New drill rig operator program

by | Oct 25, 2017 | News, Uncategorized

NAIT is welcoming a new drill rig operator program in January. The foundation drill rig operator’s course is the first of its kind in North America and is comprised of nine online courses taken over a two-year period. Similar to the skilled trades program, students will complete training in both theory and in industry.

The idea to bring the training to NAIT didn’t come from within. Kevin Sharp approached NAIT with the idea in 2014. At the time, Sharp was the vice-president of the Western Canadian Chapter of the Association of Drilled Shaft Contractors (ADSC).

Since then, NAIT teachers have teamed up with industry professionals to create the curriculum for the program. Until now, there hasn’t been any formal training or certification required for operators in Western Canada. The ADSC has contributed about $480,000 in funding for the program.

“My uncle was seriously hurt in a drill rig accident,” said Sharp.

“I want to make sure I leave this industry better than I found it and proper training is a big part of that. This program will increase safety and understanding among drill rig operators.”

Those unfamiliar with the construction industry may assume this program is oil-rig related but that is not the case. The drill rig program at NAIT will centre training on foundation drill rigs and not different applications such as oil or well drilling. This type of drill rig is used in commercial and industrial construction to anchor foundations to the earth.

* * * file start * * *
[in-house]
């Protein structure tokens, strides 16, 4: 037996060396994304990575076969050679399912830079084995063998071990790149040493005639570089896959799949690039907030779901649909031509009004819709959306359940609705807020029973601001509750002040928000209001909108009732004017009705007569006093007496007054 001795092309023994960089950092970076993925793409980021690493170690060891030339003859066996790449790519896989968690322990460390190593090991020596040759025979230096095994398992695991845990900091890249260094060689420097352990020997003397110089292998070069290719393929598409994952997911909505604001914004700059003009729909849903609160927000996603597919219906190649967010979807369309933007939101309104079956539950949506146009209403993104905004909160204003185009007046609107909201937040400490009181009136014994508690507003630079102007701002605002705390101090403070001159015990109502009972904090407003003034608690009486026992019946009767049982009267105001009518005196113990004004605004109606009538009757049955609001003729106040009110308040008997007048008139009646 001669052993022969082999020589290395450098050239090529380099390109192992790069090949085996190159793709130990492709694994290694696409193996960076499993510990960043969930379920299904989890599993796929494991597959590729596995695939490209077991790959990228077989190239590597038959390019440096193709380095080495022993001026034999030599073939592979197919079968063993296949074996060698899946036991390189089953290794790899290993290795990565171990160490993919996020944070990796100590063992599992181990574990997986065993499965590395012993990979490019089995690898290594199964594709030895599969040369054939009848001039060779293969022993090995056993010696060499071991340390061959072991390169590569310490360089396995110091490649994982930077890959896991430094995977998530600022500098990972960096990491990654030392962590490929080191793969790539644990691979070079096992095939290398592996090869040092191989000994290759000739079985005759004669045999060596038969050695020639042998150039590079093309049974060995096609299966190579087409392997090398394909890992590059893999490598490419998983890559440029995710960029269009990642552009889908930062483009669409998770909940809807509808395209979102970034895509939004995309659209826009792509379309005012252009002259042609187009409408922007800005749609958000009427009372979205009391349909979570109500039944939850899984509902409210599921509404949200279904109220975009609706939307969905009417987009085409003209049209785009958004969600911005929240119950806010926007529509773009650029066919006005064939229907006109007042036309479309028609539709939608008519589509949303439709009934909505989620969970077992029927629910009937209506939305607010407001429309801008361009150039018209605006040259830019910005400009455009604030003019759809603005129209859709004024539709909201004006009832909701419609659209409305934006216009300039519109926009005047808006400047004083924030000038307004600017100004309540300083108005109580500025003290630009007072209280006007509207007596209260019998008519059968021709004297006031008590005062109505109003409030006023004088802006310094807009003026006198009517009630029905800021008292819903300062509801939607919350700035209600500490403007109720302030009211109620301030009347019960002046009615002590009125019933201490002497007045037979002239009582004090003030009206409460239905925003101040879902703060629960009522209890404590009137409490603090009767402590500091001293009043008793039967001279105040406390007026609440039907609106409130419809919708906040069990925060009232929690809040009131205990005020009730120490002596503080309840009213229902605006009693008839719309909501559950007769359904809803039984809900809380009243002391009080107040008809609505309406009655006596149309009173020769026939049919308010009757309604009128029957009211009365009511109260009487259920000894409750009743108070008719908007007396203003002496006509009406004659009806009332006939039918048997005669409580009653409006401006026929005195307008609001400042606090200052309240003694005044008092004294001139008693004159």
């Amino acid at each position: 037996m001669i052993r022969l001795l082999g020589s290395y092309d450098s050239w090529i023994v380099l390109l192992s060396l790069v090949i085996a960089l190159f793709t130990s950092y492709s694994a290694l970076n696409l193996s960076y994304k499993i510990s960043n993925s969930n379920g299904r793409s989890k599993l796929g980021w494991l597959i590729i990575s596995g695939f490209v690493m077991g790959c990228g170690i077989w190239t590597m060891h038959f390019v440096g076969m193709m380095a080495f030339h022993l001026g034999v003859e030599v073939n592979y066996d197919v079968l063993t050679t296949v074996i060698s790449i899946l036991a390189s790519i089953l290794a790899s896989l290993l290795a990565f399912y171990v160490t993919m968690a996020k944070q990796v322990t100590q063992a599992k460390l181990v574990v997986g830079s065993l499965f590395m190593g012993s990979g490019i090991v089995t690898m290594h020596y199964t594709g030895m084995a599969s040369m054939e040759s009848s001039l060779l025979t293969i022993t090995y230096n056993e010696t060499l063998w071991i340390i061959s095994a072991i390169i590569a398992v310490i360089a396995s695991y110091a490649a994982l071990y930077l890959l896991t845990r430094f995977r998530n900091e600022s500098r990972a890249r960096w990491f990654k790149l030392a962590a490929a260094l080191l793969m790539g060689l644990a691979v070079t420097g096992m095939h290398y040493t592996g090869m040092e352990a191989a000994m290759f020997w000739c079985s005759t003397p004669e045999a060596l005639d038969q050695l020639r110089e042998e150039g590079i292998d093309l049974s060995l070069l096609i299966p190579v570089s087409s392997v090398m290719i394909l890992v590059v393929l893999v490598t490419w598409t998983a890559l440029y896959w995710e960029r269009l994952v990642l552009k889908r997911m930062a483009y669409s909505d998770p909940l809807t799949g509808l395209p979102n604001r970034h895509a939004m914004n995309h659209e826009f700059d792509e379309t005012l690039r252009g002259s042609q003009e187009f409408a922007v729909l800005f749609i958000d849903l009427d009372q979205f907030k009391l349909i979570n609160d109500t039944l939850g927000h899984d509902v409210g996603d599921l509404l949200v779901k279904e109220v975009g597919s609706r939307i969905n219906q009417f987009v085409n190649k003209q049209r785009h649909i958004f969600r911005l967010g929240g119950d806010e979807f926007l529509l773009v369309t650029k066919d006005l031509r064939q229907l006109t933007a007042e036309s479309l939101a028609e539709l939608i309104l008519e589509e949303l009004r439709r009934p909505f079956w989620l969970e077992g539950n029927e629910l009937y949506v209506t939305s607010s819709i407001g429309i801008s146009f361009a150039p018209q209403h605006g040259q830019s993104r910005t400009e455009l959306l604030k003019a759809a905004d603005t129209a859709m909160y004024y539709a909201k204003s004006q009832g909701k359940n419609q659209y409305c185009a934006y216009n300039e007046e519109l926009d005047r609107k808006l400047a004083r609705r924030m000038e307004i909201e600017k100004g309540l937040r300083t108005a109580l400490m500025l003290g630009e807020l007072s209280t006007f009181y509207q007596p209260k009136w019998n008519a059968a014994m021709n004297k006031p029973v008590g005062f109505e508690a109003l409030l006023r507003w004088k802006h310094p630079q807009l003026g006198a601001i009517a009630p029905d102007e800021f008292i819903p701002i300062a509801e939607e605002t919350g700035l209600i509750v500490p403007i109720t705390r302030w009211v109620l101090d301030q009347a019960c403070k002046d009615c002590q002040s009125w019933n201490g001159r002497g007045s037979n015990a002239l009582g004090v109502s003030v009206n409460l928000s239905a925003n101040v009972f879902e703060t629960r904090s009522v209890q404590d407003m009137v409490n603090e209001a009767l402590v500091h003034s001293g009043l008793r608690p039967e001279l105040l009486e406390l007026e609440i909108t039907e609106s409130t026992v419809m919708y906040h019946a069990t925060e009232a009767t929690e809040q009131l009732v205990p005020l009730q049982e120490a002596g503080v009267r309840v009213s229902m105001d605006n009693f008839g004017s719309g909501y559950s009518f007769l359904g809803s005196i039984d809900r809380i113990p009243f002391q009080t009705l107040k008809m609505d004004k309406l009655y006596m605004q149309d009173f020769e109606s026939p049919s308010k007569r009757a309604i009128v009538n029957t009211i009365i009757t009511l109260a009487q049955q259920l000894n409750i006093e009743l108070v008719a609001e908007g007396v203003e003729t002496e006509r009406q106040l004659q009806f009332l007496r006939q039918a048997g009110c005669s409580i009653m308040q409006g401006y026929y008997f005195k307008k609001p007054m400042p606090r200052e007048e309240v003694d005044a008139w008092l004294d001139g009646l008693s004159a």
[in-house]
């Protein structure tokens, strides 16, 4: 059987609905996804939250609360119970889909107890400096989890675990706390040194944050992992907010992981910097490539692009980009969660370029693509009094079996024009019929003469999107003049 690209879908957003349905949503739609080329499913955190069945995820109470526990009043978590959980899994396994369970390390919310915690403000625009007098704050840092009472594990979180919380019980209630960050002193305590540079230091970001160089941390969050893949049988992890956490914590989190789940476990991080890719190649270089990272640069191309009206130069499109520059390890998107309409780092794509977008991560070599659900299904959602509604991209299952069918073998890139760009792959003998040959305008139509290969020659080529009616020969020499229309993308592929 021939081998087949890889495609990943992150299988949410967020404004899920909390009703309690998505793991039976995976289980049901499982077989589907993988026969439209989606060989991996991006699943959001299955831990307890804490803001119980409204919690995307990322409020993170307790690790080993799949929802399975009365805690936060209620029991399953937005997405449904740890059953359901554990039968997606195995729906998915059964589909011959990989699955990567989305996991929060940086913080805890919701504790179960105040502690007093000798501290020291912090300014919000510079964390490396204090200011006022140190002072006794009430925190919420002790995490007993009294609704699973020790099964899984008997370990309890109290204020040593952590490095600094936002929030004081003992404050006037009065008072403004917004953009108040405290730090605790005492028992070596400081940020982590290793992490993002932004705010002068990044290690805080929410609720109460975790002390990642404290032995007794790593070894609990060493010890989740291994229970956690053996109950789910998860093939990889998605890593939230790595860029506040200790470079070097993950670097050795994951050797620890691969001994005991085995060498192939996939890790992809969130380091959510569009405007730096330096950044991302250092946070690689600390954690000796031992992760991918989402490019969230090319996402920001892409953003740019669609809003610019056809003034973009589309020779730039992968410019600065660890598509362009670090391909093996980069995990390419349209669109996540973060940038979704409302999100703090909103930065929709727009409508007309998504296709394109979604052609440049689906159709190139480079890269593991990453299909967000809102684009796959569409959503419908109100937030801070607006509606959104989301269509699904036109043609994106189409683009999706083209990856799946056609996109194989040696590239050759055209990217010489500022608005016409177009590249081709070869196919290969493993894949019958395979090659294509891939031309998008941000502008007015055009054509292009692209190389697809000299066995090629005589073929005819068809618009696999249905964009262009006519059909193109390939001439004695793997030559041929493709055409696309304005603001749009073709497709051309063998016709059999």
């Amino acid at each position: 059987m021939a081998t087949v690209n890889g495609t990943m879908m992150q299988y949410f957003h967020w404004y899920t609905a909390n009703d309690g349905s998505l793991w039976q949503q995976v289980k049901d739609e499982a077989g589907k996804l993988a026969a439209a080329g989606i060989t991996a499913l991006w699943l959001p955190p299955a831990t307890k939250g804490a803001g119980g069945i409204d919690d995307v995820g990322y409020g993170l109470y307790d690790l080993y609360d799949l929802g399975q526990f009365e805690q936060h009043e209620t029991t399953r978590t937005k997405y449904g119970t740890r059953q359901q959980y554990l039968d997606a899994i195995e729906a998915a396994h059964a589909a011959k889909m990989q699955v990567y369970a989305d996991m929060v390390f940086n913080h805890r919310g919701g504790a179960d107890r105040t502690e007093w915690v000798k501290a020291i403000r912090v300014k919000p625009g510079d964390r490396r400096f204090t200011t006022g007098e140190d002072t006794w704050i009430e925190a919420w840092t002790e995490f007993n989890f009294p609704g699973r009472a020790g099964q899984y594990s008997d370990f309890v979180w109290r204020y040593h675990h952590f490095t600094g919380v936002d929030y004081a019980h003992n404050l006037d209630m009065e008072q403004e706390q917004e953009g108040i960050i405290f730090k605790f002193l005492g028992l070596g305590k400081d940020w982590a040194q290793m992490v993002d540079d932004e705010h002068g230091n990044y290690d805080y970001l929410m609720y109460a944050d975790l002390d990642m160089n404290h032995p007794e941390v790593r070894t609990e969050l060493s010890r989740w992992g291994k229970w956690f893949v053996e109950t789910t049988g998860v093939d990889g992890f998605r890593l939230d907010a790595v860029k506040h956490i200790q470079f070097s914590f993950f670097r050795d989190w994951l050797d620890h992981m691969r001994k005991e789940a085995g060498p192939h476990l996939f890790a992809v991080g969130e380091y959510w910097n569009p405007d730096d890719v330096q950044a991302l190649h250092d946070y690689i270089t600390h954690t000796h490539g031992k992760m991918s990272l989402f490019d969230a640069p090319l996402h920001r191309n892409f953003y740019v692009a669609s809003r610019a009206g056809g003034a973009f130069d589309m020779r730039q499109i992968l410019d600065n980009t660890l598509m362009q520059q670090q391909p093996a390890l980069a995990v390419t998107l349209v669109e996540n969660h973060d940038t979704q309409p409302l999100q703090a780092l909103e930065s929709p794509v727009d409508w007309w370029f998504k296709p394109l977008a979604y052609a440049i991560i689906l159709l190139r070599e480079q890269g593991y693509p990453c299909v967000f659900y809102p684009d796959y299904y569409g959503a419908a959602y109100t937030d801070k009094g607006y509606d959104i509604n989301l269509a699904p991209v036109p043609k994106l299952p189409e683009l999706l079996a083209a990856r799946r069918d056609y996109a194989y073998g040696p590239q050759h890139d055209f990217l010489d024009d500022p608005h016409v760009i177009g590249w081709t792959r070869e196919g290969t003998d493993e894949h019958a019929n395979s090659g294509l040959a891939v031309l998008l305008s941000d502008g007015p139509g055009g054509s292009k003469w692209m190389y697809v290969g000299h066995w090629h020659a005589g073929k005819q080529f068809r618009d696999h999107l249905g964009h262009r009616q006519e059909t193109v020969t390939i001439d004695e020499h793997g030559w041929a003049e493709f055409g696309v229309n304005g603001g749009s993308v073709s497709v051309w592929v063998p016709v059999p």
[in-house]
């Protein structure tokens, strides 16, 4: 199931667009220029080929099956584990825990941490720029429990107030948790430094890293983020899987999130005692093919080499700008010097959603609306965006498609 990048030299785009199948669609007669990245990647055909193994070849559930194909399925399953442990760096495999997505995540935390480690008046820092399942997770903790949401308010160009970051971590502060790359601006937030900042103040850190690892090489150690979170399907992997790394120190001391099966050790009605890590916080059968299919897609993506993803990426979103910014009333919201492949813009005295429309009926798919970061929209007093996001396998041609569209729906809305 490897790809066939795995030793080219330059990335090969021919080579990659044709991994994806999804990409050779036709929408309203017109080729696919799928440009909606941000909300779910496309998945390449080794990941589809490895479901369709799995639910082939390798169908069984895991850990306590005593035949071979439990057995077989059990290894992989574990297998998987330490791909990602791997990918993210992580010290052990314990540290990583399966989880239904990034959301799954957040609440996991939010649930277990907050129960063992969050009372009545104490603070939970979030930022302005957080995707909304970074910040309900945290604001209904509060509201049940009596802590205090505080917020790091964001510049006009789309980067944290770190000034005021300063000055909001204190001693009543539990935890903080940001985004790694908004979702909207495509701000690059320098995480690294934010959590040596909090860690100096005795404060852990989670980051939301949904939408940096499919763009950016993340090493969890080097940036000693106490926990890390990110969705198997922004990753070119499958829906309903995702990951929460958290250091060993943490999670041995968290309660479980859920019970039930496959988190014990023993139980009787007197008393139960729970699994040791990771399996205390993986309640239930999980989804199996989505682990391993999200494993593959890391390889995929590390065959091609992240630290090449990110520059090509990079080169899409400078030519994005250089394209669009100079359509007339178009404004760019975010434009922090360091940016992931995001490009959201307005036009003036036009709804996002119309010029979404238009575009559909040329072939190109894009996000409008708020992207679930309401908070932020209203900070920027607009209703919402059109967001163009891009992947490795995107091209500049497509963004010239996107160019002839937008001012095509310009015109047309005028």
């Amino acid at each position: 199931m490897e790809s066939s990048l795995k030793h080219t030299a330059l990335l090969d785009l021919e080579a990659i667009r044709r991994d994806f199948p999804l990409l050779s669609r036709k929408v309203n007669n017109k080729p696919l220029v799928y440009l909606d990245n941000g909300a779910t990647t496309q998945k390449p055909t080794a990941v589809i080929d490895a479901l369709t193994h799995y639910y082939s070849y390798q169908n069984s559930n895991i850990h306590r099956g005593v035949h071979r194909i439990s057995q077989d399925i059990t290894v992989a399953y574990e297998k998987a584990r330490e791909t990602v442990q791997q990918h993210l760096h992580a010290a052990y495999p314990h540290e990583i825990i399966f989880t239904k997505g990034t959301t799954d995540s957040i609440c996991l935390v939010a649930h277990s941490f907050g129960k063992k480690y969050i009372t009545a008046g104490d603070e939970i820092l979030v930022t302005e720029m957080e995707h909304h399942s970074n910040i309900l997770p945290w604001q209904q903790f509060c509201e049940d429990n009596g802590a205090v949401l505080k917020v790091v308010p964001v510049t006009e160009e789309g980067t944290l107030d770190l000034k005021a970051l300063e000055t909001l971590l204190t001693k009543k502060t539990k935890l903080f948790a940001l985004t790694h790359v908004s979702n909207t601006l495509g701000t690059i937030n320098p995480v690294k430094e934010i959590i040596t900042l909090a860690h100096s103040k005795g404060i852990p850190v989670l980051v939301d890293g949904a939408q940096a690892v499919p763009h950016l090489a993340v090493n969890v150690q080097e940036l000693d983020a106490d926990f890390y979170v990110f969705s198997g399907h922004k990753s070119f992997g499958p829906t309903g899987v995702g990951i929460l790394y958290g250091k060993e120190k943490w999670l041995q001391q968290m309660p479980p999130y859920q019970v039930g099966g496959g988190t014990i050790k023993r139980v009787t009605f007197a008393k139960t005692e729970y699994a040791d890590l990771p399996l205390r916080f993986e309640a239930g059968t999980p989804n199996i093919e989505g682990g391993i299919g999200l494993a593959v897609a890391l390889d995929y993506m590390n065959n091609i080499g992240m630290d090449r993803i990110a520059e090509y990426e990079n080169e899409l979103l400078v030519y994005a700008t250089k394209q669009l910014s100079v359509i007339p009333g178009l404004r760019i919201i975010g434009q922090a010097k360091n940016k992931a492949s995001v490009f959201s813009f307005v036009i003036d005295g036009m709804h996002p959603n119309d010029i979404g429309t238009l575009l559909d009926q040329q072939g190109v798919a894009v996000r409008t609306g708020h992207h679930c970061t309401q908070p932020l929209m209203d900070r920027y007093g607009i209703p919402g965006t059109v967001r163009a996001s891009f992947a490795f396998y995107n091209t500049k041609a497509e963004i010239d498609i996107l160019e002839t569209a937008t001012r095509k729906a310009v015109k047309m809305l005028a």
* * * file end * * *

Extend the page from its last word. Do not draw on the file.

“Foundational Drill Rig Operator” is not a skilled trade but it might be soon. The program at NAIT is the first step to making it a fully recognized trade. The program was created to keep that in mind.

“When the time is right and the government is prepared to accredit this as a skilled trade, they won’t have to go back to the drawing board and rebuild it,” says Brian Pardell, NAIT’s associate vice-president of Continuing Education and Workforce Development.

Training will range from operations and mechanics to safety and blueprint reading. Students will also be mentored by an experienced operator in the field while completing the program.

That said, taking the program online has its advantages. Students are able to work in industry while they are receiving training and it extends NAIT’s reach into the industry. The program could be managed through NAIT to serve all of North America or even other parts of the world.

“As long as you have employers in any region of the world that are prepared to back their employees to take that training and act as a mentor for them, there’s no need to have it delivered in multiple locations,” says Pardell.

The program will begin on Jan. 22. Thirty students will be accepted on first intake. However, that number may change in the future depending on growing demand from the industry. Registration opens at the end of October and program details are available on NAIT’s website.

– Seth Hennig

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